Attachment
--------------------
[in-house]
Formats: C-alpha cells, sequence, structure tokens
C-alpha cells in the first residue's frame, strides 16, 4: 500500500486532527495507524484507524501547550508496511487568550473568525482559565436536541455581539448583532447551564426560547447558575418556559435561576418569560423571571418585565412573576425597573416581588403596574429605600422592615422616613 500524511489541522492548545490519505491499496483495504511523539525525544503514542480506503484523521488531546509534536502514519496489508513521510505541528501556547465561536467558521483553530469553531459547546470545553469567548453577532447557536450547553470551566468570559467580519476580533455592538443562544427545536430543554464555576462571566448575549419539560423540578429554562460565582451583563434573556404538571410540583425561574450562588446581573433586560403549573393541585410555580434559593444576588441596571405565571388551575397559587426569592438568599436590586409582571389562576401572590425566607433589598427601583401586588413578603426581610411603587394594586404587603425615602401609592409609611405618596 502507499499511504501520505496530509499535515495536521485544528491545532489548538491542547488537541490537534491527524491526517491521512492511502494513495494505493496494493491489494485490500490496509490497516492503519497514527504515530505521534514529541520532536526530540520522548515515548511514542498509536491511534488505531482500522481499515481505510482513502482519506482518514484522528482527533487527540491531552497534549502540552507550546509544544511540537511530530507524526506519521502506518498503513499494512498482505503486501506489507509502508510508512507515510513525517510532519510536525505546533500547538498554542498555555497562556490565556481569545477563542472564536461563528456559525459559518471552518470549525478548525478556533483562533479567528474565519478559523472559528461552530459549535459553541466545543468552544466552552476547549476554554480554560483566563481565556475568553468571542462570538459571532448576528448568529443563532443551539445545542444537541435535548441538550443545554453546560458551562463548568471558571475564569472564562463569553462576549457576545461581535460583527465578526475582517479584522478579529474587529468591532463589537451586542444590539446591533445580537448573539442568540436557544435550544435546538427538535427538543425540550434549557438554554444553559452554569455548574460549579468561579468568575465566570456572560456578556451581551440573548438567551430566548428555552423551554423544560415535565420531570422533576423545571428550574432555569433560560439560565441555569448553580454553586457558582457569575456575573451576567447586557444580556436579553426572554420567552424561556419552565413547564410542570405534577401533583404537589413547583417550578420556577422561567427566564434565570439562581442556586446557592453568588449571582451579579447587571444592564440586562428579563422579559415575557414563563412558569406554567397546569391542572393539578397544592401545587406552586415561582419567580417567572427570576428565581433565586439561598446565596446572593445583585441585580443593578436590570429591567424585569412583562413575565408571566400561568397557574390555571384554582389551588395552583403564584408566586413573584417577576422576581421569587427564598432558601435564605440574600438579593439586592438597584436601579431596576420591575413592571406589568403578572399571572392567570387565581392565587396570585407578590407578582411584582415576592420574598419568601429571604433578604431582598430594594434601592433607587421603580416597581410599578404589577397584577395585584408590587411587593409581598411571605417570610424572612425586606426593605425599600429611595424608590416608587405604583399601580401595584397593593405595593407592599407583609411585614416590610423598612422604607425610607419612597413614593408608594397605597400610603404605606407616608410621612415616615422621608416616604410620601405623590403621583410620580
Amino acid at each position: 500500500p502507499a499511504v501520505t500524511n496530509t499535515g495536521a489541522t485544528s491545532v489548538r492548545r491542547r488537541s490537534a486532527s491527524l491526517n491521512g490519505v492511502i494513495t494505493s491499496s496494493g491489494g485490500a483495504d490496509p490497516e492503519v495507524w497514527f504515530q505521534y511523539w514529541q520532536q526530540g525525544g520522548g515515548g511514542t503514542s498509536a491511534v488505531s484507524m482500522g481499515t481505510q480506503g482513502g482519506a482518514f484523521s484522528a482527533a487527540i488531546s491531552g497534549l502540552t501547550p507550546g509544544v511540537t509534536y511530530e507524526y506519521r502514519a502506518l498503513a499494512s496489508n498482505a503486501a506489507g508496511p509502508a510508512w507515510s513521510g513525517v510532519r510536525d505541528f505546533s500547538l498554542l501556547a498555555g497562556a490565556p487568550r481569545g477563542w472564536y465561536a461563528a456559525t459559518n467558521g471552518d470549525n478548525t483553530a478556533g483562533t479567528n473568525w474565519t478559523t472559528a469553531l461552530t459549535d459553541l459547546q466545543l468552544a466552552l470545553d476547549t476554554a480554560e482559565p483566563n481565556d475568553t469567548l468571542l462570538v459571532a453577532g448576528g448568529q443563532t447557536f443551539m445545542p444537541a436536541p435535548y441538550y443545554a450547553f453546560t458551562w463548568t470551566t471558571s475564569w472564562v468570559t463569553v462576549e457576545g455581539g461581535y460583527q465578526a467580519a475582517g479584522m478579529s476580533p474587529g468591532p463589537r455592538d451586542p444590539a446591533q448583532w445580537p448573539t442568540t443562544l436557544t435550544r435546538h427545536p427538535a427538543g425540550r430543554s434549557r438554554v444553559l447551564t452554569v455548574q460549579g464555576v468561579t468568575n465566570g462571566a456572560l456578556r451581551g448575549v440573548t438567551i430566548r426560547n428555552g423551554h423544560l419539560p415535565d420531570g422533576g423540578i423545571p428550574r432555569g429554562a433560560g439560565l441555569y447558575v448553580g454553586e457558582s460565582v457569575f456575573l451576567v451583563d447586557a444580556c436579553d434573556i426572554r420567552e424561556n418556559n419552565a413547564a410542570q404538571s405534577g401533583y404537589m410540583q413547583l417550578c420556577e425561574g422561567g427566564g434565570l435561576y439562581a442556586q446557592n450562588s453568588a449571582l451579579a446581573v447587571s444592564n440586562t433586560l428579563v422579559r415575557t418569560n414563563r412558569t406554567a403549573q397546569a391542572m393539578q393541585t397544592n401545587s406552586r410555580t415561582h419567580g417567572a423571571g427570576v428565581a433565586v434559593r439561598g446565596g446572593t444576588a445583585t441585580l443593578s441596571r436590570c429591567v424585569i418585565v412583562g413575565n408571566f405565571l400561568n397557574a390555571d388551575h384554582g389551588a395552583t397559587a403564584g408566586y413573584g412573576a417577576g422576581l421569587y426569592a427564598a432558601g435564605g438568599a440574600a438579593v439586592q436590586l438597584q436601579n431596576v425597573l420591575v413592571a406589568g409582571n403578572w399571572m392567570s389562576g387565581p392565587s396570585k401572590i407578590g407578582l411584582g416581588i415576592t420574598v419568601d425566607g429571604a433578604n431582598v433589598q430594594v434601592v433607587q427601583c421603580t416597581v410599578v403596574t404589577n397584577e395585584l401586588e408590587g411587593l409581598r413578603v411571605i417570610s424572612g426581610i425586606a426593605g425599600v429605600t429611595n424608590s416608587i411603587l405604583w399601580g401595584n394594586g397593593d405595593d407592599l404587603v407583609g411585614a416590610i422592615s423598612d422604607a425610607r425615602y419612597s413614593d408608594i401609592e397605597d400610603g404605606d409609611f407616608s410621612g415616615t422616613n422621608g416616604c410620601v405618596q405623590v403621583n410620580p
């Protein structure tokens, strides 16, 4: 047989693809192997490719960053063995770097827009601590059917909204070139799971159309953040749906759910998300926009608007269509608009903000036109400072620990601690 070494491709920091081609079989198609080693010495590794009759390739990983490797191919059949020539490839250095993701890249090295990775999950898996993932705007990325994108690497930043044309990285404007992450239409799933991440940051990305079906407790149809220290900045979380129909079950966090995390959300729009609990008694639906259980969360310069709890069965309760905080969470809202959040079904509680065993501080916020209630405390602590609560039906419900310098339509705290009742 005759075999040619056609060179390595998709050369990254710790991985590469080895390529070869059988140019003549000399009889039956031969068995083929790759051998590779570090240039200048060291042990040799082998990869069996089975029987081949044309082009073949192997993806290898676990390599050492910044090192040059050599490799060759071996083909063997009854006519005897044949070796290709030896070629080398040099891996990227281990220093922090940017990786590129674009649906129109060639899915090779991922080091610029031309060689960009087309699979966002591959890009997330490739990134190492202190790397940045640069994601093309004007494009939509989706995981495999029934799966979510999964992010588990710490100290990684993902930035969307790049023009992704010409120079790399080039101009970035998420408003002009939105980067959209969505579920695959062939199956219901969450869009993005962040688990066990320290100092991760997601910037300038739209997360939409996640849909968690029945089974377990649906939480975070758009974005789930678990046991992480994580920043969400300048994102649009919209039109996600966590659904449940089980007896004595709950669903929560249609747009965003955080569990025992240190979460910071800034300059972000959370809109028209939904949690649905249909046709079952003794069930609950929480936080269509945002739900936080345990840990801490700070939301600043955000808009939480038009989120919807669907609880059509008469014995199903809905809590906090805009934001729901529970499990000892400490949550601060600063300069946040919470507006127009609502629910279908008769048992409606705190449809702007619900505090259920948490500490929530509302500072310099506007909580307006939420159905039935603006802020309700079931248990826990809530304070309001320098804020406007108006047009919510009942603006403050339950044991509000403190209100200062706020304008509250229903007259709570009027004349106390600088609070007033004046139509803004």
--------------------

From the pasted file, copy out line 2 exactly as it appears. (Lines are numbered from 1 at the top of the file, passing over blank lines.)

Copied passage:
Formats: C-alpha cells, sequence, structure tokens